The Federal Advocacy Forum (FAF) was described to me as being an opportunity to discuss the physical therapy (PT) agenda with congressmen/women and learn from the most driven individuals in PT. My take away – the FAF is so much more than that; it’s transformative. As was the case with the majority of my peers, I was unaware of the role advocacy played in my profession when I began my first year of PT school. It wasn’t until I met a classmate in the previous year’s cohort that I began to learn about leadership roles within the APTA and ways to apply myself outside of the classroom. I did not know it at the time, but my journey of discovering my passion for advocacy began when I was asked by this classmate to attend Day on the Hill at the MN state capital. Shortly after this event, ways to get involved as a student continued to surface, and I decided to say yes to anything that came my way. I was accepted to be on the executive board for the Minnesota Student Special Interest Group (MNSSIG) as a co-chair for the MN National Advocacy Dinner; I attended Day on the Hill for a second time; I attended national and state level conferences; and I applied for the FAF scholarship. I had little knowledge or interest in politics, but I wanted to go to the FAF to learn more about the advocacy efforts at the federal level and incorporate that knowledge into the NAD to make it a successful event. While I did not receive the scholarship, I am forever grateful for my mentor and sponsor, Erin Simunds, as well as the MNPTA for believing that students from every program in MN should be provided with some degree of financial support to attend FAF. Initially, I was unsure if spending some of my own money to attend FAF would be worth it, but I felt I would regret not going and I was absolutely right. So, I bought my plane ticket and off I went to Washington, D.C., along with eight other students and eleven PT/PTA’s representing MN.
Since returning from the forum, I have felt this overwhelming sense of pride, coupled with a new perspective of the profession I love. I was able to advocate for PT as a non-pharmacological solution to combat the opioid crisis plaguing our nation instead of PT being an afterthought. I also helped educate the eight newly elected MN individuals in Congress regarding the healthcare disparities that rural communities in MN face and how improved access to PT services can decrease healthcare costs, eliminate the administrative burden my profession faces on a daily basis, and ultimately improve the lives of the constituents they serve. I was able to present these issues and deliver my message in a bipartisan manner and felt political agendas on both sides could incorporate PT as a way to solve healthcare problems in the US. FAF was a humbling experience, and I realized that by attending, I gave a voice to the patients I serve, as well as patients all over the nation.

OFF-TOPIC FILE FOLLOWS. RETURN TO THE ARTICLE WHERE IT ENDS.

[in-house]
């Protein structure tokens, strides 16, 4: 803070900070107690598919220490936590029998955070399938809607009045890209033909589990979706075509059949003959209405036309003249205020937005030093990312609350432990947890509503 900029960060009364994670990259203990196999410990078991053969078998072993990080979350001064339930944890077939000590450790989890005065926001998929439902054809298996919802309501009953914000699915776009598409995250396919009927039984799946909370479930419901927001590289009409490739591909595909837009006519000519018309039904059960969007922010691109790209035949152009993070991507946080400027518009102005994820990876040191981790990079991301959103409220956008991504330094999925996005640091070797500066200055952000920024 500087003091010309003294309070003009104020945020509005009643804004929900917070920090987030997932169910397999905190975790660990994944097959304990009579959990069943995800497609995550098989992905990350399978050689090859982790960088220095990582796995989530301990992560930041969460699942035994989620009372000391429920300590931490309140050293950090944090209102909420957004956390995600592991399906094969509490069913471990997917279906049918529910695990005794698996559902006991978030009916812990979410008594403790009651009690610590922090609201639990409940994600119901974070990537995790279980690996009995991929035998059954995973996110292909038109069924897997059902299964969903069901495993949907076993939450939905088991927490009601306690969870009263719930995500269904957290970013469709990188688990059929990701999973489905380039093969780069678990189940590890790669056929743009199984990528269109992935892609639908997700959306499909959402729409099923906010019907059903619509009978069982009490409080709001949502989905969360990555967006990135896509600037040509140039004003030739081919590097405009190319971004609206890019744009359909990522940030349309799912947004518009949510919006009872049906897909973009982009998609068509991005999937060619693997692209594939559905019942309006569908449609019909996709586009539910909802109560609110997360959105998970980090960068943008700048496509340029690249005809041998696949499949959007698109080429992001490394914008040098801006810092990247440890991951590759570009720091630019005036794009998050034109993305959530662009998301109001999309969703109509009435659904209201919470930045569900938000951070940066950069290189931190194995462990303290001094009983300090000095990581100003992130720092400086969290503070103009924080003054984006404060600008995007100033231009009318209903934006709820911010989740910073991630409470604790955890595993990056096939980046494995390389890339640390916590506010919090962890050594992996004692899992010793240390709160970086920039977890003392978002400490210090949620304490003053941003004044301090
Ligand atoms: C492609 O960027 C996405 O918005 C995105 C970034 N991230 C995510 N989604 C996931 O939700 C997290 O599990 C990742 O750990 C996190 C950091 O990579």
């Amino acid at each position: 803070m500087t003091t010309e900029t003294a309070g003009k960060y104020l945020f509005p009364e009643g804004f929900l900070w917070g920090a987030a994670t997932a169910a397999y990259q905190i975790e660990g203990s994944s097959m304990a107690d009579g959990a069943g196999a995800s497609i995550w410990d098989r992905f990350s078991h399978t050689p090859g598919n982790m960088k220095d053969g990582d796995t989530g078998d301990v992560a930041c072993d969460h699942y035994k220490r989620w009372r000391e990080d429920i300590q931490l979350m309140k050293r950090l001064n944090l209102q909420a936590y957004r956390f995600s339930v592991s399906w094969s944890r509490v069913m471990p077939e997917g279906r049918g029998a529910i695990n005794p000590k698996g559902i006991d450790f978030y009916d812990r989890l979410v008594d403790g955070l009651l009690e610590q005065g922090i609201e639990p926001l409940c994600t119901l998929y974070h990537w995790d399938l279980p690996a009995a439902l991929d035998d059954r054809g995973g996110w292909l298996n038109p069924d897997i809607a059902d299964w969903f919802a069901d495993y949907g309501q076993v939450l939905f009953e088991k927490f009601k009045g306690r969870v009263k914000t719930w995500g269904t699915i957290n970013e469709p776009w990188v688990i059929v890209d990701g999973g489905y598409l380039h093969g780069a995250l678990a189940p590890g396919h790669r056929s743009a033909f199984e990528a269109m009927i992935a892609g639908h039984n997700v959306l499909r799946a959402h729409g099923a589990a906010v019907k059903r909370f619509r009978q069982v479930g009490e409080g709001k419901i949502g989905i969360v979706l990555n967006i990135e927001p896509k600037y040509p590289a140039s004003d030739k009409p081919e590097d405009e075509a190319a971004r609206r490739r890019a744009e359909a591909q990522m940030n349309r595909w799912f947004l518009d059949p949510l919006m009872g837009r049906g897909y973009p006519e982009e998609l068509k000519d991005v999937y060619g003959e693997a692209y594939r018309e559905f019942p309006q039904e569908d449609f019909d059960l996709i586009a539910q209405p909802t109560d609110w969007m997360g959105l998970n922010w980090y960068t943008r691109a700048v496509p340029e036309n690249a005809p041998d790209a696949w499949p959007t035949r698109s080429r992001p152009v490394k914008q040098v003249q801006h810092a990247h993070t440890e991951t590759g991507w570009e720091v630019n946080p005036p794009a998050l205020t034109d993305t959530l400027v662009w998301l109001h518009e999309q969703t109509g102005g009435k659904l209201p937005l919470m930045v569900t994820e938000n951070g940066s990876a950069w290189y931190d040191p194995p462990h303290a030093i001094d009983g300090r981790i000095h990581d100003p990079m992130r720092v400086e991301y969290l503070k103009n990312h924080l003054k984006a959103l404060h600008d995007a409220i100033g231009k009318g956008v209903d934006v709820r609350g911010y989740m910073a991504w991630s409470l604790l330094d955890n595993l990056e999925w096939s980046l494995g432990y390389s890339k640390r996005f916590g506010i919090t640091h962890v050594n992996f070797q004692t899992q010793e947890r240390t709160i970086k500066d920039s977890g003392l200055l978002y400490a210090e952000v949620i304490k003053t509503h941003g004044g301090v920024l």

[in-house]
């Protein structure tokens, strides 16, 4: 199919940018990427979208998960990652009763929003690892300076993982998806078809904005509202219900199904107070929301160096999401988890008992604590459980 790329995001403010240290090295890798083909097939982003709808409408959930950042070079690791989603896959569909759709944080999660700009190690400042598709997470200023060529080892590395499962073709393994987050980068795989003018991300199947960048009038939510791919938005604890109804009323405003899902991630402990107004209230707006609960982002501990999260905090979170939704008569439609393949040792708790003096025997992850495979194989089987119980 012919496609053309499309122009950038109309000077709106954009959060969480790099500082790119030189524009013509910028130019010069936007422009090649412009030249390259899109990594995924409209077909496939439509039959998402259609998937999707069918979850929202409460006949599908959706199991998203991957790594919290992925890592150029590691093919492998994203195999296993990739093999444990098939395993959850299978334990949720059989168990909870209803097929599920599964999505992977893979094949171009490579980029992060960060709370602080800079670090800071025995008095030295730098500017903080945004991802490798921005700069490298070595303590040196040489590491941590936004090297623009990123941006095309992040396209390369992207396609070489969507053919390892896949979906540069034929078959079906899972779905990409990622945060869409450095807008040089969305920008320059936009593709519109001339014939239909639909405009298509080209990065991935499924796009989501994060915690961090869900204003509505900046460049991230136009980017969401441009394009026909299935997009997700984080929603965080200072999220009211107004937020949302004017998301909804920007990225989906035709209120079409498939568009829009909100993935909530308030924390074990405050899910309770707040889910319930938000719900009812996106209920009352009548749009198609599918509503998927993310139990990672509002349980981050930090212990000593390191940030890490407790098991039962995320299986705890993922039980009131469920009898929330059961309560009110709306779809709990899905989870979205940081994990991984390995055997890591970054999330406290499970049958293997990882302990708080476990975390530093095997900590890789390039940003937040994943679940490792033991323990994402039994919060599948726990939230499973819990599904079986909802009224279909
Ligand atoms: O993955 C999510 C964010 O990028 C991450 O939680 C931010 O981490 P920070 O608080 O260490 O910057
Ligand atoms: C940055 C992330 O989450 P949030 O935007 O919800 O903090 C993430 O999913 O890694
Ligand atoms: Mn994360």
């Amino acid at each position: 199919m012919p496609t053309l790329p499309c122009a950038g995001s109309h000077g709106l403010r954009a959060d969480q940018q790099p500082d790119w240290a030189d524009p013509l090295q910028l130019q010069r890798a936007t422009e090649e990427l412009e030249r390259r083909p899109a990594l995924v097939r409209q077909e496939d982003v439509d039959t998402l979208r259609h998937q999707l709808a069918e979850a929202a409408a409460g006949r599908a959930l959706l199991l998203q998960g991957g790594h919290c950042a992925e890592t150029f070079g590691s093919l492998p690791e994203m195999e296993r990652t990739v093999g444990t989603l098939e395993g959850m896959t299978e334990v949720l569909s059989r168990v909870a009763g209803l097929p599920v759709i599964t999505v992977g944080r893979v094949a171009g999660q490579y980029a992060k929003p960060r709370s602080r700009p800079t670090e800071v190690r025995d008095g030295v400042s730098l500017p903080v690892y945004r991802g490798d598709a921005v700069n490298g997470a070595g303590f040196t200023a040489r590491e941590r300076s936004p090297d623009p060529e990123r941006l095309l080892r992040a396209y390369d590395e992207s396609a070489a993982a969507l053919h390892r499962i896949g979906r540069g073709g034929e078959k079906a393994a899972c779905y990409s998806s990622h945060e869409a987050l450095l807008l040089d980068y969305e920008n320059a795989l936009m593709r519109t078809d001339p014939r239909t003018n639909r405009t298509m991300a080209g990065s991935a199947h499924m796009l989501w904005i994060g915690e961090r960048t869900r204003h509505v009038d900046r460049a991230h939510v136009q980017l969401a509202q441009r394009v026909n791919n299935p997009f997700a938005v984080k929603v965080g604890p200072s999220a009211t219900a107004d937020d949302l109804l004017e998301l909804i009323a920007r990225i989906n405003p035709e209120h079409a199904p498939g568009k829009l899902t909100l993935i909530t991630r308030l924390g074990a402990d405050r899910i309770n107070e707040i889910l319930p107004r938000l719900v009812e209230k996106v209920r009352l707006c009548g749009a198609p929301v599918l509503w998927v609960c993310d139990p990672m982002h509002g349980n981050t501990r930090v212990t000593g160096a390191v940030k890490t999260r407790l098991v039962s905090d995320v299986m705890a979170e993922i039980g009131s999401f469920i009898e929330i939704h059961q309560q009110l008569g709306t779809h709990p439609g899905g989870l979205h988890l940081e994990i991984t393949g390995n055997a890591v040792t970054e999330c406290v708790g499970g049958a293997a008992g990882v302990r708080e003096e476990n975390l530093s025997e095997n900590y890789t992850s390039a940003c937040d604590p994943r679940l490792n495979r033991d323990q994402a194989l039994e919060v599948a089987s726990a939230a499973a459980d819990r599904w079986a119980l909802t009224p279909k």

For anyone wondering what the FAF is about, here is my new definition: The FAF is a three-day forum packed with education and inspirational stories about how PT can help combat our nation’s leading healthcare problems. The FAF is made possible by individuals at the APTA, each state APTA chapter, and Federal Affairs Liaisons who work year-round to foster relationships with legislatures and to ensure all current and future legislation is PT friendly. Every student, PT, and PTA in attendance then puts this education into action when they meet with their congressman, congresswoman, and/or congressional staff to begin or strengthen a relationship that also serves as a platform to advocate for the future of PT and the patients we serve. FAF is all about building relationships with the leaders of our nation and our profession, and is an experience every student, PT, and PTA should have at least once. On top of all that, the FAF is an environment that encourages fostering relationships with individuals in PT from all over the nation, as well as building a PT family that consistently lifts each other up and inspires future generations of advocates.
We all need to push our peers and colleagues to apply themselves one step further to accomplish tasks they never thought possible in order for our profession to truly transform society. After attending FAF, I am hooked on advocacy and continuing to fight for legislation that will allow every individual to have equal and early access to PT services. As stated previously, FAF is a transformative experience. My career aspiration had always been to treat pediatric individuals in my community, but it has now grown to include advocacy. My PT family grew by hundreds after FAF, and I am honored to have worked alongside the best advocates in my profession. For now, I will continue to build upon the relationships that were started at FAF until I travel to Washington, D.C. again in 2020. Advocacy is not a three-day event, but I learned that the work required to better the profession of PT throughout the year is absolutely worth it.
Kaitlyn Lorant, SPT
MN SSIG Executive Board Member
Doctor of Physical Therapy Student, Class of 2020
The College of St. Scholastica